Only a few karyotyping studies has been performed. Chromosomal analysis revealed a modal number of 61 with consistent structural abnormalities of add(3)(q11), add(9)(p11), and add(16)(ql1) in one case of adult carcinoma and the karyotype 46, XX, t(4;11)(q35;p13) in the another one. Karyotyping of short-term cultured cells from an 11-cm adrenocortical carcinoma in a 3.5-year-old girl revealed the very complex karyotype 46,XX, inv(9)(p11q12)c/[2]/56-57,XX, +2, +4, +5, +7, +8, inv(9)c, +10, +add (13)(p11), +14, +15, +19, +20, +20, +mar[cp19].

    Cytogenetics molecular

    Fluorescent in situ hybridization (FISH) studies of carcinomas showed increasing genome instability in carcinoma progression. Loss of heterozygosity (LOH) studies identified allelic losses on chromosomes 11p, 11q, 13q, and 17p. The LOH on 2p16 is strongly associated with the malignant phenotype.Several studies were reported in carcinomas with comparative genomic hybridization (CGH). DNA sequence copy number gains were identified on chromosomes 4, 5, 9q, and 12q and losses on chromosomes 17p, 1p, 2q, 11q, and 9p. All studies showed that the number of genomic changes is closely correlated with tumor behavior. In adenomas, small tumors contain a small or zero number of chromosomal imbalances, and a number of changes increases in larger adenomas and then considerably increases in carcinomas. Of adenomas, the most common alterations were gains of 4q, 17p, 17q and 9q32-qter. Two CGH studies of childhood adrenal tumors showed extensive genetic alterations both in benign and malignant tumors. The copy number changes are distinctly different to those seen in adult tumors thus possibly reflecting different genetic background for these tumors. High-level amplification of 9q34 was very common.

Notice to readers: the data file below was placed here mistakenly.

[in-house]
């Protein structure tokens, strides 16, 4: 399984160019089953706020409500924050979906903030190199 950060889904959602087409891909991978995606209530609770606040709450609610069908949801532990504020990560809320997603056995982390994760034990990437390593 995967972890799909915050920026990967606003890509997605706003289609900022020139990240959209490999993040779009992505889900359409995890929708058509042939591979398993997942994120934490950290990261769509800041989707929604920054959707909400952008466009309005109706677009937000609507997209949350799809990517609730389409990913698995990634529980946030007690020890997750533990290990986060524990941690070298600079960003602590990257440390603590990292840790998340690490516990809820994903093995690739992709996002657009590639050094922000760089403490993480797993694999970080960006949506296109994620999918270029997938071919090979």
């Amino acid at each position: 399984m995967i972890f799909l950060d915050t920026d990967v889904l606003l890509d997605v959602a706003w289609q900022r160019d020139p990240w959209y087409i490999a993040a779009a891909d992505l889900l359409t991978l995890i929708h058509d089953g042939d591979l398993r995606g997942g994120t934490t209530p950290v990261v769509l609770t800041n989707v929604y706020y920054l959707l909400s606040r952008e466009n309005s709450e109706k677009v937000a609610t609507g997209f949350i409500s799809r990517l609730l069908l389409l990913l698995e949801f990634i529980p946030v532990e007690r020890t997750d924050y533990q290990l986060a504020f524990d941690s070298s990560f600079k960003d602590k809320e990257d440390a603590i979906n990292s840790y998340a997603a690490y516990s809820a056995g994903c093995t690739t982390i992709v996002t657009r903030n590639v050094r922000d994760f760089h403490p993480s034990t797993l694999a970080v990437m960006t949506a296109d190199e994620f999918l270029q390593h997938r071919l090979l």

Genes Involved and Proteins


    A number of genes are implicated in tumor progression from adrenal adenoma to carcinoma; they include both oncogenes and tumor suppressor genes. Progression from adenoma to carcinoma involves a monoclonal proliferation of cells, which, together with other defects, have undergone rearrangements of the chromosomal locus 11p15.5 associated with IGF II hyperexpression and abrogation of expression of the CDKN1C and H19 genes. TP53 is involved in progression to carcinoma in a subset of patients. In childhood ADCC, 50% of children carried germline mutations of TP53. Deletions of the ACTH receptor gene have been recently found in undifferentiated adenomas and in aggressive adrenocortical carcinomas although the frequency of ACTH receptor deletion needs to be more fully examined. Other key oncogenes and tumor suppressor genes remain to be identified although the chromosomal loci that harbor them were identified at 17p, 1p, 2p16, 11q13, and 9p for tumor suppressor genes and chromosomes 4, 5, 9q, and 12 for oncogenes. The 11q13 region harbors the MEN1 gene, however mutations of the gene were not found in adrenal tumors.


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    Constantine A Stratakis ; Ludmila Matyakhina

    Neuro-Endocrine/Endocrine system: Adrenal cortical carcinoma

    Atlas Genet Cytogenet Oncol Haematol. 2005-03-01